Where to Begin Collecting Art

Someone recently posed the following question: I have worked really hard over the past few years, and I finally have some money to spend on artwork. But, at the risk of sounding uneducated, I don’t know where to begin. Do you have any suggestions?

I do! Some of my favorite (and most rewarding) projects are those in which the client does not know what he/she likes or where to begin. No matter what amount of money you are prepared to spend, buying a work of art can be intimidating. A work of art is often a major expense (and usually an “extra”) and because most people are not fully versed in the art market they are afraid to make a costly mistake.

If you really are about to invest a significant amount of money in something you know little about I would recommend that you consult a professional and do some research, just as you would were you to buy a house, an engagement ring or a car. One place to start is with an art consultant. Basically, art consultants are independant advisors who represent collectors. A good art advisor will FIRST determine what it is you are interested in buying and organize a collecting plan that is right for you. The art consultant or advisor should then take you to a variety of sources like artist studios or galleries to make your purchases. We act as art world guides, so to speak. An art consultant will also work with you to assess how many pieces you are interested in acquiring, how much money you wish to spend, your time-frame for building your collection and how the works will function together as a collection.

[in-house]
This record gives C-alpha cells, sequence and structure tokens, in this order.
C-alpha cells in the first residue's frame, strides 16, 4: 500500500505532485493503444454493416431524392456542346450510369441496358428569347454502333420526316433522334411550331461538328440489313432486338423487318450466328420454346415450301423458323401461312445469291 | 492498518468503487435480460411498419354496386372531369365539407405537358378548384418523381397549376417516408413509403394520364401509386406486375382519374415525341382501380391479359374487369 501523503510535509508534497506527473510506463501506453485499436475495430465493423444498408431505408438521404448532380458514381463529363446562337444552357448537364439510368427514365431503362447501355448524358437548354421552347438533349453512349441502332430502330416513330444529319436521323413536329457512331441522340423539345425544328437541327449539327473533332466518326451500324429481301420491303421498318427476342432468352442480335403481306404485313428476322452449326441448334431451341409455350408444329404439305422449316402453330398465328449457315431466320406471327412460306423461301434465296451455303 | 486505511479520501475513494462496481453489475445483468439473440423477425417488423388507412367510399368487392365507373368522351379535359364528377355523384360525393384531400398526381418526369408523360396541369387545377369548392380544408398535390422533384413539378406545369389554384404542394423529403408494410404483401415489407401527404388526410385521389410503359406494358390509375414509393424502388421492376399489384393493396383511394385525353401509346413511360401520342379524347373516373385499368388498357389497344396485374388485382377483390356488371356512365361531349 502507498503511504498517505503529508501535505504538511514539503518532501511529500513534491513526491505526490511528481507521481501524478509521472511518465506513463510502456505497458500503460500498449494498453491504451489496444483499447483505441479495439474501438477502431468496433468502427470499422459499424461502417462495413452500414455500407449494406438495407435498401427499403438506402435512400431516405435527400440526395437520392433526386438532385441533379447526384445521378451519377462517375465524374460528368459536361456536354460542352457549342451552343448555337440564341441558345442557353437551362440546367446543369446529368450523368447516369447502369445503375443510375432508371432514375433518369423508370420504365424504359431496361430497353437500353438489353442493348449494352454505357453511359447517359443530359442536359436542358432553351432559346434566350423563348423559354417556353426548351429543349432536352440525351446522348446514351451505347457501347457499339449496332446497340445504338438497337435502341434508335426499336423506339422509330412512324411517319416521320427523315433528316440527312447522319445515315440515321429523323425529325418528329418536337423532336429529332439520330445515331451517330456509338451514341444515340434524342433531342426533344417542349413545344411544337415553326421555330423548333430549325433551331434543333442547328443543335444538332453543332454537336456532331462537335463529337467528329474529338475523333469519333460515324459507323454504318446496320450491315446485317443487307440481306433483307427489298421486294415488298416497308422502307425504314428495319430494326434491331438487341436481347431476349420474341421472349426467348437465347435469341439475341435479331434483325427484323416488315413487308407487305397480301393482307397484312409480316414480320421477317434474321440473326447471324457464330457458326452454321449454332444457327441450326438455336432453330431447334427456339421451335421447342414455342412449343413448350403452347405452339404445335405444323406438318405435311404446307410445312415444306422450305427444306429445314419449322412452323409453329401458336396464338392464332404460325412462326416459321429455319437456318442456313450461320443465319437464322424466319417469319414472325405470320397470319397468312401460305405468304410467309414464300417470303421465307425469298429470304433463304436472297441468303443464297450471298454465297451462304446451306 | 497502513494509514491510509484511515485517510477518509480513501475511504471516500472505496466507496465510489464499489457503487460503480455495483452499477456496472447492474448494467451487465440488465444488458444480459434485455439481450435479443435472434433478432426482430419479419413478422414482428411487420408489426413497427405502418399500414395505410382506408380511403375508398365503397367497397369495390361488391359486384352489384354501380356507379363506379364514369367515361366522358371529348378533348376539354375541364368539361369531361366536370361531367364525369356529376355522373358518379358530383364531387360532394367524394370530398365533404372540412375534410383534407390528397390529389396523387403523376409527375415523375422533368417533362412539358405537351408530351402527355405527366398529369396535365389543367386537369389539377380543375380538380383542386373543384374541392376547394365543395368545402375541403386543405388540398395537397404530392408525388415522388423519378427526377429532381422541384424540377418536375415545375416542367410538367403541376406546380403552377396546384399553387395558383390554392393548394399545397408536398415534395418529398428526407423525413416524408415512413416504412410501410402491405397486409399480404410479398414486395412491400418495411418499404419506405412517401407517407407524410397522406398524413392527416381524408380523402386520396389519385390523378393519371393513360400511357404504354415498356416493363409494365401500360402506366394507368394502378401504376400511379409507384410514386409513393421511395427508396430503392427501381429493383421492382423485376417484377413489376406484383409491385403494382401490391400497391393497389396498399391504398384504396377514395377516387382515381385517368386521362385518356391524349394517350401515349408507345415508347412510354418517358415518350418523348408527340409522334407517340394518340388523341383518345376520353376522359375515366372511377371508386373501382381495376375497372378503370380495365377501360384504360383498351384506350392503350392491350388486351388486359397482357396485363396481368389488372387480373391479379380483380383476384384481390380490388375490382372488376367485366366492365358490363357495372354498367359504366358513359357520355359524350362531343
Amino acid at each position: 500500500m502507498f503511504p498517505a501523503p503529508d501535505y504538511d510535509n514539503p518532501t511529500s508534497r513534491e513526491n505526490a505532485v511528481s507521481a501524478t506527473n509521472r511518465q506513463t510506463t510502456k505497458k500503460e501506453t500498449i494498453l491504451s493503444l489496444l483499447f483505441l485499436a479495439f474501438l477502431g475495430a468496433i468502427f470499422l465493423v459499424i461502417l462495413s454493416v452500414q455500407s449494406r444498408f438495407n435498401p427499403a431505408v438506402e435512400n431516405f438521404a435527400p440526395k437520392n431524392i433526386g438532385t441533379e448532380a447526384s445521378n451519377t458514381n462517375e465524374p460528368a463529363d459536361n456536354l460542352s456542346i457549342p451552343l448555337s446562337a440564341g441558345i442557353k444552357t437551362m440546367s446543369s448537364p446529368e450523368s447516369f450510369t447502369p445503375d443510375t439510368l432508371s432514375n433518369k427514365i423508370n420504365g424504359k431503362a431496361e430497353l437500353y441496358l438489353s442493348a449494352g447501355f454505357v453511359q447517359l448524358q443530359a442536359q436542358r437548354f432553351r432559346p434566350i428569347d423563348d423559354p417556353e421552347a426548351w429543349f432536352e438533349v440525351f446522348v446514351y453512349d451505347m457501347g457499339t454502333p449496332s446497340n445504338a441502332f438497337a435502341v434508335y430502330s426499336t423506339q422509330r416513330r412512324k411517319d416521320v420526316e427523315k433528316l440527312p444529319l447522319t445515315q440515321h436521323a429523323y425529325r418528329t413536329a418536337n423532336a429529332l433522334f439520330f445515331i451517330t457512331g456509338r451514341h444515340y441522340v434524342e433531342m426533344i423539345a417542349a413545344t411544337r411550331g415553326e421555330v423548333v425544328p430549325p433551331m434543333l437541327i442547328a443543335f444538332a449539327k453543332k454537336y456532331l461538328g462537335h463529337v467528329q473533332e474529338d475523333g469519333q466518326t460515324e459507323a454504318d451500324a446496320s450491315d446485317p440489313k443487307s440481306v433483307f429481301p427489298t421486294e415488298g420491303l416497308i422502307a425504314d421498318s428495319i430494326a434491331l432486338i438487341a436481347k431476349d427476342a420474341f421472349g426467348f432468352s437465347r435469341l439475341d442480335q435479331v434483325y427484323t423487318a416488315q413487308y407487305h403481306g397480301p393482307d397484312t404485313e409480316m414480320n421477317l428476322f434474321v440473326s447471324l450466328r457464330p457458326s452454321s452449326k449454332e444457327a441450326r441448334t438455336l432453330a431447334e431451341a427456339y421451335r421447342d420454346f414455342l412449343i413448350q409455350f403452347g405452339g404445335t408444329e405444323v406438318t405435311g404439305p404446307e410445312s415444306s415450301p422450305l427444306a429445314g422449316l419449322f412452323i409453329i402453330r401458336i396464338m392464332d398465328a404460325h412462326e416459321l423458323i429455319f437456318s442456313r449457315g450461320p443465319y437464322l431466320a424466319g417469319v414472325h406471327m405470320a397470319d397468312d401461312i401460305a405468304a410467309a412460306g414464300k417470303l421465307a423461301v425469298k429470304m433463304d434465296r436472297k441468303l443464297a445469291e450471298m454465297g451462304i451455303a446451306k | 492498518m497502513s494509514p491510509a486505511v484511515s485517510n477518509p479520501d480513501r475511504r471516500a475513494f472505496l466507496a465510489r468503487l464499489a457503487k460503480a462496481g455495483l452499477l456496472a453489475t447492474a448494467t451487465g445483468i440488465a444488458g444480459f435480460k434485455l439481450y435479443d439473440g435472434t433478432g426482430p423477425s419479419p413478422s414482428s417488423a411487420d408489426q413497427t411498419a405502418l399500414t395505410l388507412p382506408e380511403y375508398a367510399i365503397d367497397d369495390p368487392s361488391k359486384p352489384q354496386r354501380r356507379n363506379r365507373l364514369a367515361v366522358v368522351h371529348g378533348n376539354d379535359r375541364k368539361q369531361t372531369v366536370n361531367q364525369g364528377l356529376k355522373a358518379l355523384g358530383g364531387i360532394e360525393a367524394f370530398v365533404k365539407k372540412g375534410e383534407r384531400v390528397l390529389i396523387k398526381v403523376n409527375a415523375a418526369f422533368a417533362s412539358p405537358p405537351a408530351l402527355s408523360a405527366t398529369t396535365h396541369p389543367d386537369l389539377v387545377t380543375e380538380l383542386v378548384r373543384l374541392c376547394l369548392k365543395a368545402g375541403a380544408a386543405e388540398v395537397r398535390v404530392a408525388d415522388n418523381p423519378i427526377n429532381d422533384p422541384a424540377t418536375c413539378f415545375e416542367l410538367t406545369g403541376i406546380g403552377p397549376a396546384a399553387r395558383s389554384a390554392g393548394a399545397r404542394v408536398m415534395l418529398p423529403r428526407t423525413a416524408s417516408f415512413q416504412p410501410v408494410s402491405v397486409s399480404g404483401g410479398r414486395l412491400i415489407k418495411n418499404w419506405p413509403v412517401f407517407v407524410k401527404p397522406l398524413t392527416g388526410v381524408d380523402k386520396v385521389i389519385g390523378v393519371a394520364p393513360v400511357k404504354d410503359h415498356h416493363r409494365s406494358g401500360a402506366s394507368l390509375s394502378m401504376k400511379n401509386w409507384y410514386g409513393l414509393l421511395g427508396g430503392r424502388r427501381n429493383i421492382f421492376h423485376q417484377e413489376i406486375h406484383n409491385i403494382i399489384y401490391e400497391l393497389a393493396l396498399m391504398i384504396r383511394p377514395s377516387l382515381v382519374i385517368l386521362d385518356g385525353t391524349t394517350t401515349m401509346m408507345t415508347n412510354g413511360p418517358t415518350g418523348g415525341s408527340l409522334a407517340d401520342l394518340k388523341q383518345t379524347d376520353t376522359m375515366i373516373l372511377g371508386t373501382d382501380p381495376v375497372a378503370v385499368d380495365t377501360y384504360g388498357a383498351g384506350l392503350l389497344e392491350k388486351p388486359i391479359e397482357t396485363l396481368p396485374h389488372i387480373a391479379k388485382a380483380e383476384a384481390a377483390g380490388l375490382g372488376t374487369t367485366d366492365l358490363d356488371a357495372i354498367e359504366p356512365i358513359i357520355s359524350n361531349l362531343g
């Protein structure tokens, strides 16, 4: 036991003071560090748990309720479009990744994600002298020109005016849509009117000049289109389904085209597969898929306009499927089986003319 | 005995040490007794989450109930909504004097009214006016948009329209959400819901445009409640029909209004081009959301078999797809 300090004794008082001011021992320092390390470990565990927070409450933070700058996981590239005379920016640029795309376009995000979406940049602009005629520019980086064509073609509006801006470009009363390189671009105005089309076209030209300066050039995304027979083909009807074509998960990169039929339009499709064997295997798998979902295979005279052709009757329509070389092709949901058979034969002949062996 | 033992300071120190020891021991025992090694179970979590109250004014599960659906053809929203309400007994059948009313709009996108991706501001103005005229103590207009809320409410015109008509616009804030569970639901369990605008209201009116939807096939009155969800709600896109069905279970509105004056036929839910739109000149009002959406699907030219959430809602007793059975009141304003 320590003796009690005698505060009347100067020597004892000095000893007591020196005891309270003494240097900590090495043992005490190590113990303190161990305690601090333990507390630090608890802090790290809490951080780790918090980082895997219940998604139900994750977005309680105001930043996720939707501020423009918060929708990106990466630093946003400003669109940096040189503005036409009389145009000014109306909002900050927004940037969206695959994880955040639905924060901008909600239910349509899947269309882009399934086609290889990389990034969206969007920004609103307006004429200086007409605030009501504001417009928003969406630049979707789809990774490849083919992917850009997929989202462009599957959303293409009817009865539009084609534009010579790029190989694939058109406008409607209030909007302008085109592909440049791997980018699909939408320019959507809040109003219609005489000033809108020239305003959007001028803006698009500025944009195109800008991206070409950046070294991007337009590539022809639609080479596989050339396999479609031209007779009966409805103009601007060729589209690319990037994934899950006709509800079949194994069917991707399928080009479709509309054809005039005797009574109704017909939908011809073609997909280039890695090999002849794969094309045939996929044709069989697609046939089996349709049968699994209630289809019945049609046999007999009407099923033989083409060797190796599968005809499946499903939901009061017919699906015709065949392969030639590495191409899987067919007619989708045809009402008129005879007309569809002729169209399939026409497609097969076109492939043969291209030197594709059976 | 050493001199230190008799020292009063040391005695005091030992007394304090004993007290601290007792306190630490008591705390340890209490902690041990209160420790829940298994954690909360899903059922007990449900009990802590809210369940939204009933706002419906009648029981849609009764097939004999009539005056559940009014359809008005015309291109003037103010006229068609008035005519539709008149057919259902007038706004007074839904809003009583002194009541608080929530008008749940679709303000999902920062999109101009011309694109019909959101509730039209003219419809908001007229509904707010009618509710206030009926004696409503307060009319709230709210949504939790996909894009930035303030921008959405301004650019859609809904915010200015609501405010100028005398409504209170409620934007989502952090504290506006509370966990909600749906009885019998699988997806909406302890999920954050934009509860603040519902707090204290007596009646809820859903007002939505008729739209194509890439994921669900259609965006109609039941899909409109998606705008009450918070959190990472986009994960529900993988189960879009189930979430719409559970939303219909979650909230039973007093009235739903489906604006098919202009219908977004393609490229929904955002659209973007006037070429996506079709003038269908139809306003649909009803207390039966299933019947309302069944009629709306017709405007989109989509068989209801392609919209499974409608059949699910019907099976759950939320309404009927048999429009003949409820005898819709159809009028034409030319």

Other good ideas are to just forget buying for the immediate future and get out there.

Start attending your local gallery exhibitions, museum shows, art and antiques auctions, and visiting local artist’s studios.

When you travel take a look at the art in the places you visit so that you see something different than what is available at home.

You should also try browsing through the art section of your local bookstore and see what artists appeal to you. Buy the books or write down the names and keep adding to the list over time. You will likely start to see a pattern on this list — something common among all the different artists that you jot down. You may discover, for example, that you are continually drawn to impressionism or to abstraction.

You can also subscribe to some art magazines and add to your list as you flip the pages of each issue. Go to a big bookstore and you will generally find their newsstand loaded with all sorts of art magazines designed to appeal to different audiences, artists, collectors, dealers, academicians, etc. You should be able to find one that is right for you.

Once you know a bit about what you like, buy the books in that area of interest, and read them! Get on the mailing list of every gallery or museum that deals with your area of interest. Buy and read the gallery and museum exhibition catalogues, too. And get out there and keep seeing the art itself. The more you look at art the more you will start to understand and appreciate what you are seeing.

When you have done all of that, you are well on your way towards having a comfort level with the type of art that you enjoy. At that point you should begin to identify reputable dealers or art consultants in your area who might teach you more, and help you to make a wise purchase.